Introduction to Socioecological Dimensions of Infectious Diseases and Health in Southeast Asia

  • Serge MorandEmail author
  • Jean-Pierre Dujardin
  • Régine Lefait-Robin
  • Chamnarn Apiwathnasorn


Global changes affect host-pathogen interactions, through the modification of the epidemiological environment (climate, land use, biodiversity), leading to new and sometimes unexpected risks. Epidemics, emergence and re-emergence of infectious diseases are outcomes of these changes, and they constitute serious global threats for health. Although some local emergences have a potential for global threat (i.e. SARS, avian influenza, etc.), most of infectious diseases affect rural and poor populations particularly in developing countries, which are particularly vulnerable to the consequences of global change. Southeast Asia is both a hotspot of infectious emerging diseases of potential global pandemics and of biodiversity, particularly at threat due to dramatic changes in land use (Morand et al. 2014). These may explain why international organizations, developmental agencies and non-governmental conservationist organizations have specially focused on Southeast Asia. Infectious diseases are still a major concern in most Southeast-Asian countries (Coker et al. 2011).


Avian Influenza Fragmented Forest Global Threat Epidemiological Environment Burkholderia Pseudomallei 
These keywords were added by machine and not by the authors. This process is experimental and the keywords may be updated as the learning algorithm improves.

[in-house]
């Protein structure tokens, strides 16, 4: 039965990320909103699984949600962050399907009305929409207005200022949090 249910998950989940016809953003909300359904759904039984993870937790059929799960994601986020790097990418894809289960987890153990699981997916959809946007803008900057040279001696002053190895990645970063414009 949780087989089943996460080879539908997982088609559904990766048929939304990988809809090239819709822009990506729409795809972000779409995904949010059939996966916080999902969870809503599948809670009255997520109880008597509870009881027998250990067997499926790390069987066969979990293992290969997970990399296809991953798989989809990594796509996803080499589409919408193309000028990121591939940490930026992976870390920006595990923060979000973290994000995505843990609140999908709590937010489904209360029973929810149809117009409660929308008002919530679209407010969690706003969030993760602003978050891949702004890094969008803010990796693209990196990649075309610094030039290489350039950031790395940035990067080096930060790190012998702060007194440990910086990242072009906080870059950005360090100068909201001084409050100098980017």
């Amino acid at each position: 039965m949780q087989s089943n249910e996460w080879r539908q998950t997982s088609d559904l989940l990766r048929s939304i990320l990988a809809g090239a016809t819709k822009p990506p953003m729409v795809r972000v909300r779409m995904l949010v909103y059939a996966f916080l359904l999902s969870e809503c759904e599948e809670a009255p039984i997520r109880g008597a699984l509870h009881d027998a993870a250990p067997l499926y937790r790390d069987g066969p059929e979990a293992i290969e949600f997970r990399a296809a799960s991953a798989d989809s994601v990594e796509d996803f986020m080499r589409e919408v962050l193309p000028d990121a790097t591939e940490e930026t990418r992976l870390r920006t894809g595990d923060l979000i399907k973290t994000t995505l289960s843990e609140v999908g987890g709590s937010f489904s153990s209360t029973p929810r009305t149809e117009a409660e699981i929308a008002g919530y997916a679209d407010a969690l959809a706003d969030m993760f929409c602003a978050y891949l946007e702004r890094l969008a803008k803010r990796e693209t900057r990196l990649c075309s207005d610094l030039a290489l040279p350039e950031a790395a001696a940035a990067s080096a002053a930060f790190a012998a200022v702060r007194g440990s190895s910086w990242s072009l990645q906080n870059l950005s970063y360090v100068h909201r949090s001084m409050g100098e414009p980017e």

1. Coker RJ, Hunter BM, Rudge JW, Liverani M, Hanvoravongchai P (2011) Emerging infectious diseases in Southeast Asia: regional challenges to control. Lancet 377(9765):599–609PubMedCrossRefGoogle Scholar
  2. Morand S, Jittapalapong S, Supputamongkol Y, Abdullah MT, Huan TB (2014) Infectious diseases and their outbreaks in Asia-Pacific: biodiversity and its regulation loss matter. PLoS One 9(2):e90032PubMedCentralPubMedCrossRefGoogle Scholar

Copyright information

© Springer Science+Business Media Singapore 2015

Authors and Affiliations

  • Serge Morand
    • 1
    Email author
  • Jean-Pierre Dujardin
    • 2
  • Régine Lefait-Robin
    • 3
  • Chamnarn Apiwathnasorn
    • 4
  1. 1.CNRS ISEM – CIRAD AGIRsCentre d’Infectiologie Christophe Mérieux du LaosVientianeLao PDR
  2. 2.Institut de Recherches pour le DéveloppementIRD, UMR17 IRD-CIRAD INTERTRYPMontpellierFrance
  3. 3.Haut Conseil de la santé publiqueMinistère des affaires sociales et de la santéParisFrance
  4. 4.Department of Medical Entomology, Faculty of Tropical MedicineMahidol UniversityBangkokThailand

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